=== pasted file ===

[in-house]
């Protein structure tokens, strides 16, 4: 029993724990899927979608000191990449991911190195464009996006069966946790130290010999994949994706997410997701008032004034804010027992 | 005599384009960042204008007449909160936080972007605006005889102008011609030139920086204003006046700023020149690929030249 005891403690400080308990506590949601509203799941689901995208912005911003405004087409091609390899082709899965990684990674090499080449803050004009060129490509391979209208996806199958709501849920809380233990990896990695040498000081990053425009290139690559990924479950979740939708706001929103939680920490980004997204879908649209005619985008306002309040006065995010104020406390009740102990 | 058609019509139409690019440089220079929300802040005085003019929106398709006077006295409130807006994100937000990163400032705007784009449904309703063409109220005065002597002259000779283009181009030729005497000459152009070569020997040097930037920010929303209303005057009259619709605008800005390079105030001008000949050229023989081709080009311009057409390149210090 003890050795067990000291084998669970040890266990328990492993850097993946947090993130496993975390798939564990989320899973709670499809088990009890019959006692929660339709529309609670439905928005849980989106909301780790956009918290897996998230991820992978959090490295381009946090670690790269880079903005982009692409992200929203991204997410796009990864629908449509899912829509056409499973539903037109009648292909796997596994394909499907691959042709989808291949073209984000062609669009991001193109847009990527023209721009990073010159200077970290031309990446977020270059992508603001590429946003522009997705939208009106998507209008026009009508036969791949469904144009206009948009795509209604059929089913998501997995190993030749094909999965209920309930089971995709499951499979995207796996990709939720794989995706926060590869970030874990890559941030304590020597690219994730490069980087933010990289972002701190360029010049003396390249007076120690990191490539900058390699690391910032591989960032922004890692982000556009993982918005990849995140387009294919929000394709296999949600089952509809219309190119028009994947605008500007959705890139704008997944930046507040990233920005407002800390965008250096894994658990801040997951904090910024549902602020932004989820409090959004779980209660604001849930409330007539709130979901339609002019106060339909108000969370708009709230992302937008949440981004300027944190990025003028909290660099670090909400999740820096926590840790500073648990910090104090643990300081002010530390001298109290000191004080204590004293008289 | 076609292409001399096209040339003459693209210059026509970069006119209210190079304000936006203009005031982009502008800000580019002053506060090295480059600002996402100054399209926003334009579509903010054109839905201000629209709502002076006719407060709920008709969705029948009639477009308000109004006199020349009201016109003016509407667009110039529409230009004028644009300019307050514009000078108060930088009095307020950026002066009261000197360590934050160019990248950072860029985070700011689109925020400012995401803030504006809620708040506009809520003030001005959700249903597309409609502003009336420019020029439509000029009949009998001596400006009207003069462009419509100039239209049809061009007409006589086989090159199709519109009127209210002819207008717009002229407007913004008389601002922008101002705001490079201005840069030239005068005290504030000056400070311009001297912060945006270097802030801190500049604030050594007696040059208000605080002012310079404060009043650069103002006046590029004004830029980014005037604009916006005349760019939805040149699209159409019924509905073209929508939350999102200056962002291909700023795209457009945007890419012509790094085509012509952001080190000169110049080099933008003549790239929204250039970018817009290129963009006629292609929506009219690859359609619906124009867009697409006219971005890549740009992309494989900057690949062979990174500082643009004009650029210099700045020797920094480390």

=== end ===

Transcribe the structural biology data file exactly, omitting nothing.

[in-house]
């Protein structure tokens, strides 16, 4: 029993724990899927979608000191990449991911190195464009996006069966946790130290010999994949994706997410997701008032004034804010027992 | 005599384009960042204008007449909160936080972007605006005889102008011609030139920086204003006046700023020149690929030249 005891403690400080308990506590949601509203799941689901995208912005911003405004087409091609390899082709899965990684990674090499080449803050004009060129490509391979209208996806199958709501849920809380233990990896990695040498000081990053425009290139690559990924479950979740939708706001929103939680920490980004997204879908649209005619985008306002309040006065995010104020406390009740102990 | 058609019509139409690019440089220079929300802040005085003019929106398709006077006295409130807006994100937000990163400032705007784009449904309703063409109220005065002597002259000779283009181009030729005497000459152009070569020997040097930037920010929303209303005057009259619709605008800005390079105030001008000949050229023989081709080009311009057409390149210090 003890050795067990000291084998669970040890266990328990492993850097993946947090993130496993975390798939564990989320899973709670499809088990009890019959006692929660339709529309609670439905928005849980989106909301780790956009918290897996998230991820992978959090490295381009946090670690790269880079903005982009692409992200929203991204997410796009990864629908449509899912829509056409499973539903037109009648292909796997596994394909499907691959042709989808291949073209984000062609669009991001193109847009990527023209721009990073010159200077970290031309990446977020270059992508603001590429946003522009997705939208009106998507209008026009009508036969791949469904144009206009948009795509209604059929089913998501997995190993030749094909999965209920309930089971995709499951499979995207796996990709939720794989995706926060590869970030874990890559941030304590020597690219994730490069980087933010990289972002701190360029010049003396390249007076120690990191490539900058390699690391910032591989960032922004890692982000556009993982918005990849995140387009294919929000394709296999949600089952509809219309190119028009994947605008500007959705890139704008997944930046507040990233920005407002800390965008250096894994658990801040997951904090910024549902602020932004989820409090959004779980209660604001849930409330007539709130979901339609002019106060339909108000969370708009709230992302937008949440981004300027944190990025003028909290660099670090909400999740820096926590840790500073648990910090104090643990300081002010530390001298109290000191004080204590004293008289 | 076609292409001399096209040339003459693209210059026509970069006119209210190079304000936006203009005031982009502008800000580019002053506060090295480059600002996402100054399209926003334009579509903010054109839905201000629209709502002076006719407060709920008709969705029948009639477009308000109004006199020349009201016109003016509407667009110039529409230009004028644009300019307050514009000078108060930088009095307020950026002066009261000197360590934050160019990248950072860029985070700011689109925020400012995401803030504006809620708040506009809520003030001005959700249903597309409609502003009336420019020029439509000029009949009998001596400006009207003069462009419509100039239209049809061009007409006589086989090159199709519109009127209210002819207008717009002229407007913004008389601002922008101002705001490079201005840069030239005068005290504030000056400070311009001297912060945006270097802030801190500049604030050594007696040059208000605080002012310079404060009043650069103002006046590029004004830029980014005037604009916006005349760019939805040149699209159409019924509905073209929508939350999102200056962002291909700023795209457009945007890419012509790094085509012509952001080190000169110049080099933008003549790239929204250039970018817009290129963009006629292609929506009219690859359609619906124009867009697409006219971005890549740009992309494989900057690949062979990174500082643009004009650029210099700045020797920094480390």